In fact, when during the Constitutional Convention a proposal was made to allow the federal government to suppress a seceding state, James Madison proclaimed: "A Union of the States containing such an ingredient seemed to provide for its own destruction. The use of force against a State, would look more like a declaration of war, than an infliction of punishment, and would be considered by the party attacked as a dissolution of all previous compacts by which it might be bound." The proposal was removed.
Lincoln's claims in his address "that government of the people, by the people, for the people " would somehow "perish from the earth" if the Union lost the war was hogwash. Representative democracy would have continued in the Union and in the Confederacy regardless of the outcome. The Union and the Confederacy could have existed side by side as trading partners an allies, just as Mexico and Canada do today.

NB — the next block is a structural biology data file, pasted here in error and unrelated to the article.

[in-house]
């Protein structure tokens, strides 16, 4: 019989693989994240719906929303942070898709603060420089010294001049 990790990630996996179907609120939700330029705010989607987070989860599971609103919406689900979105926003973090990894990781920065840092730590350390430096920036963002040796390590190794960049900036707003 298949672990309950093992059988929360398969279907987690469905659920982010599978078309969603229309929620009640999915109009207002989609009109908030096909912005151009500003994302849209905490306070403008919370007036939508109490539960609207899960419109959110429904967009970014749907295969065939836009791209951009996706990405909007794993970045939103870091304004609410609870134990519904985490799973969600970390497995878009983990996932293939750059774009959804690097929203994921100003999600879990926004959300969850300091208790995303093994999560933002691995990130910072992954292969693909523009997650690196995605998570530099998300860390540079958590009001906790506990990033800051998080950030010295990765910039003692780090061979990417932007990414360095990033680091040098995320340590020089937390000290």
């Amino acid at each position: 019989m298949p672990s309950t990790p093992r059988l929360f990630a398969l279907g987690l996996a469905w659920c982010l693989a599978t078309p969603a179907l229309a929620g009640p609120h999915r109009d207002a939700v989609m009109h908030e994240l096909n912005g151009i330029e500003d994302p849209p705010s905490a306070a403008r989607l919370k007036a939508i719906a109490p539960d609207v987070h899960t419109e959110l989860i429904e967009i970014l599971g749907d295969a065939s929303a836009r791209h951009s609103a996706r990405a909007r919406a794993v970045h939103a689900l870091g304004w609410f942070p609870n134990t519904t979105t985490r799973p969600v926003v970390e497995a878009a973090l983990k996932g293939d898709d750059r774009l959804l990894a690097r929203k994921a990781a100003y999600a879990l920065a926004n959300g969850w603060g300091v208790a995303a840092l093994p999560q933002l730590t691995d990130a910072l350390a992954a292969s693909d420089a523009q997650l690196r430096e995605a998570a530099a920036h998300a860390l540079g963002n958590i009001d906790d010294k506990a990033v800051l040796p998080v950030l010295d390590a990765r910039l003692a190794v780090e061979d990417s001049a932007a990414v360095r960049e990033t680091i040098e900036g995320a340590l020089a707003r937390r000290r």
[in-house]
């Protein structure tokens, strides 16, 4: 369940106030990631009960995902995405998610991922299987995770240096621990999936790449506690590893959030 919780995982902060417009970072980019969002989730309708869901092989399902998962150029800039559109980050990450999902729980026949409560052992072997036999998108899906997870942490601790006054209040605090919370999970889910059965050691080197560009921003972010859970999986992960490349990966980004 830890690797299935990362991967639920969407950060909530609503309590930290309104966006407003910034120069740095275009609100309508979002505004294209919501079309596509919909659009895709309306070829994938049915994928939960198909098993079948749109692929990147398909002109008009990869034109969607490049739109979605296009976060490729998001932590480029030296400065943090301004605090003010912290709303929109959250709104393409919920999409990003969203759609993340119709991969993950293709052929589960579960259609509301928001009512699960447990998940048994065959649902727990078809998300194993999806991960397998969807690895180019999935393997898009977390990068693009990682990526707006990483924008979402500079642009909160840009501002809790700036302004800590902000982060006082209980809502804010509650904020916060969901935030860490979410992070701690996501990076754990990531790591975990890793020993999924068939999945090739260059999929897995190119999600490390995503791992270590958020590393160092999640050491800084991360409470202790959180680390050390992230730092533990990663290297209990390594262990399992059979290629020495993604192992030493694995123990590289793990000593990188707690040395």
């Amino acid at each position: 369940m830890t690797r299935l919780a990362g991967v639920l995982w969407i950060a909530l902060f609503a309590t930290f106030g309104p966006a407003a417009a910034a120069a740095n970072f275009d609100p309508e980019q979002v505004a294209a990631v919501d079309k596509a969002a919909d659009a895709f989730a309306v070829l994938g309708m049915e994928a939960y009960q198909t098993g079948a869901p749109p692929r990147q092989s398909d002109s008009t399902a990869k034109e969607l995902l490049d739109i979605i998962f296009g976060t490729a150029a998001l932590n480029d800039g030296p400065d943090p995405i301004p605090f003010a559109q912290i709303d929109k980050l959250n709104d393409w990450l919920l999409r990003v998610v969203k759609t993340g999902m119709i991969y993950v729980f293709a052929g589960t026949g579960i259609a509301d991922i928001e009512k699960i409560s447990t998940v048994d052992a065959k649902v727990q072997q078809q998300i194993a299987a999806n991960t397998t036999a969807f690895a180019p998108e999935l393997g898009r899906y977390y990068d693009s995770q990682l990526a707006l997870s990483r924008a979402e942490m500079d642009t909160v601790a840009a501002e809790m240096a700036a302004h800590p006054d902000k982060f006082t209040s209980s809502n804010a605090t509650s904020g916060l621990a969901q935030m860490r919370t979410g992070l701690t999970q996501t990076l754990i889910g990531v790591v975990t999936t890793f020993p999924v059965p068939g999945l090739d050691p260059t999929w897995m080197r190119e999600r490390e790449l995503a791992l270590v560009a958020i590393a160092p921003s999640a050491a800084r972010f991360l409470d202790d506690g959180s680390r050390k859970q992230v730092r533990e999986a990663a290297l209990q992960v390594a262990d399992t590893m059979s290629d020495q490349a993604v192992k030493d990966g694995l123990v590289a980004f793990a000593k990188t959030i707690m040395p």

And remember, neither side entered the war over the issue of slavery. Lincoln's stated purpose for invading the Confederacy was "preserving the Union."
Finally, the final outcome of the Civil War did not usher in "a new birth of freedom." It did quite the opposite. It consolidated federal power, neutered the 9th and 10th Amendments and gave birth to the fascist system and the imperial presidency under which we now suffer. There is no check on federal power, the states are essentially meaningless and the political class is running roughshod over the Constitution and our traditional institutions.
Do Republicans really want to think of themselves as belonging to the party of Lincoln?
Yours for the truth,
Editor, The Bob Livingston Letter™
"The Real Lincoln," by Thomas J. DiLorenzo
"The Civil War," by Bruce Catton